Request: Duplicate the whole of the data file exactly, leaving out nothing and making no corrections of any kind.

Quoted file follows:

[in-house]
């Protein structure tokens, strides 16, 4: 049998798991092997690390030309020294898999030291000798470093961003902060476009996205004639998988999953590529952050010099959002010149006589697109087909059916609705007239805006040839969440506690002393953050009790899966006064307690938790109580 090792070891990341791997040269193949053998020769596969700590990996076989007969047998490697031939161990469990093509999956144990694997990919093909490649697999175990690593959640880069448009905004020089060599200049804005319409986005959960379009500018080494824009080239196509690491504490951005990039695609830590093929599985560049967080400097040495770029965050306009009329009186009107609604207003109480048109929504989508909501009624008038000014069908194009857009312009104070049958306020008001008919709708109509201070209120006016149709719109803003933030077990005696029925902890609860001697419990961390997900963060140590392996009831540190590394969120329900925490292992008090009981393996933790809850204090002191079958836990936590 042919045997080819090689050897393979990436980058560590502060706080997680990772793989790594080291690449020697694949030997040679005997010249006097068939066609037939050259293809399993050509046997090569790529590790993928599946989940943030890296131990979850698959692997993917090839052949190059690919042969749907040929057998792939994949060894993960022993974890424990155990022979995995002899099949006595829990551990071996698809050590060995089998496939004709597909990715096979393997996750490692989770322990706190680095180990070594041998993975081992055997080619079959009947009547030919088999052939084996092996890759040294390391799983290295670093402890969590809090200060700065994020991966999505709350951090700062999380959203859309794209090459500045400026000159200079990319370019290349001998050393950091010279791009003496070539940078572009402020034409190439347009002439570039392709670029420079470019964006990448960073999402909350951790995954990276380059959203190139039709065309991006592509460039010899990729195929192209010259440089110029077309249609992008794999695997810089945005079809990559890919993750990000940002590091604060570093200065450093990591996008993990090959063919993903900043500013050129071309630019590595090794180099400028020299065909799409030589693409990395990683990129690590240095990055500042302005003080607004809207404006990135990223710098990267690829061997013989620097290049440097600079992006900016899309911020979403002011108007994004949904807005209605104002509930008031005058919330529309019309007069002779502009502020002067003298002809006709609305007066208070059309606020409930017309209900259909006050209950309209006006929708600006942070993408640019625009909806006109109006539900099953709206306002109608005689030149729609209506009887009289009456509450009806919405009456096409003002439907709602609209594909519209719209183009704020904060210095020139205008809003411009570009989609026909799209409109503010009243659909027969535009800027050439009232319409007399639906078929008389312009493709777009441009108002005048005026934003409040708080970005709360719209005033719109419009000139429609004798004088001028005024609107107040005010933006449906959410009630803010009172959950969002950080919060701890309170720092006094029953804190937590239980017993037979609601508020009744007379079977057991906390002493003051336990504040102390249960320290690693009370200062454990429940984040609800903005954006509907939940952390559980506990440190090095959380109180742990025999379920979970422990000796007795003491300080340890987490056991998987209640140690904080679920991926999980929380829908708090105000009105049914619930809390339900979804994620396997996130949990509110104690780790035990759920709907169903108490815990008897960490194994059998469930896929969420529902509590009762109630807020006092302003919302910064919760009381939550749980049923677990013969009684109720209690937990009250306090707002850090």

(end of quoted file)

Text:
[in-house]
């Protein structure tokens, strides 16, 4: 049998798991092997690390030309020294898999030291000798470093961003902060476009996205004639998988999953590529952050010099959002010149006589697109087909059916609705007239805006040839969440506690002393953050009790899966006064307690938790109580 090792070891990341791997040269193949053998020769596969700590990996076989007969047998490697031939161990469990093509999956144990694997990919093909490649697999175990690593959640880069448009905004020089060599200049804005319409986005959960379009500018080494824009080239196509690491504490951005990039695609830590093929599985560049967080400097040495770029965050306009009329009186009107609604207003109480048109929504989508909501009624008038000014069908194009857009312009104070049958306020008001008919709708109509201070209120006016149709719109803003933030077990005696029925902890609860001697419990961390997900963060140590392996009831540190590394969120329900925490292992008090009981393996933790809850204090002191079958836990936590 042919045997080819090689050897393979990436980058560590502060706080997680990772793989790594080291690449020697694949030997040679005997010249006097068939066609037939050259293809399993050509046997090569790529590790993928599946989940943030890296131990979850698959692997993917090839052949190059690919042969749907040929057998792939994949060894993960022993974890424990155990022979995995002899099949006595829990551990071996698809050590060995089998496939004709597909990715096979393997996750490692989770322990706190680095180990070594041998993975081992055997080619079959009947009547030919088999052939084996092996890759040294390391799983290295670093402890969590809090200060700065994020991966999505709350951090700062999380959203859309794209090459500045400026000159200079990319370019290349001998050393950091010279791009003496070539940078572009402020034409190439347009002439570039392709670029420079470019964006990448960073999402909350951790995954990276380059959203190139039709065309991006592509460039010899990729195929192209010259440089110029077309249609992008794999695997810089945005079809990559890919993750990000940002590091604060570093200065450093990591996008993990090959063919993903900043500013050129071309630019590595090794180099400028020299065909799409030589693409990395990683990129690590240095990055500042302005003080607004809207404006990135990223710098990267690829061997013989620097290049440097600079992006900016899309911020979403002011108007994004949904807005209605104002509930008031005058919330529309019309007069002779502009502020002067003298002809006709609305007066208070059309606020409930017309209900259909006050209950309209006006929708600006942070993408640019625009909806006109109006539900099953709206306002109608005689030149729609209506009887009289009456509450009806919405009456096409003002439907709602609209594909519209719209183009704020904060210095020139205008809003411009570009989609026909799209409109503010009243659909027969535009800027050439009232319409007399639906078929008389312009493709777009441009108002005048005026934003409040708080970005709360719209005033719109419009000139429609004798004088001028005024609107107040005010933006449906959410009630803010009172959950969002950080919060701890309170720092006094029953804190937590239980017993037979609601508020009744007379079977057991906390002493003051336990504040102390249960320290690693009370200062454990429940984040609800903005954006509907939940952390559980506990440190090095959380109180742990025999379920979970422990000796007795003491300080340890987490056991998987209640140690904080679920991926999980929380829908708090105000009105049914619930809390339900979804994620396997996130949990509110104690780790035990759920709907169903108490815990008897960490194994059998469930896929969420529902509590009762109630807020006092302003919302910064919760009381939550749980049923677990013969009684109720209690937990009250306090707002850090």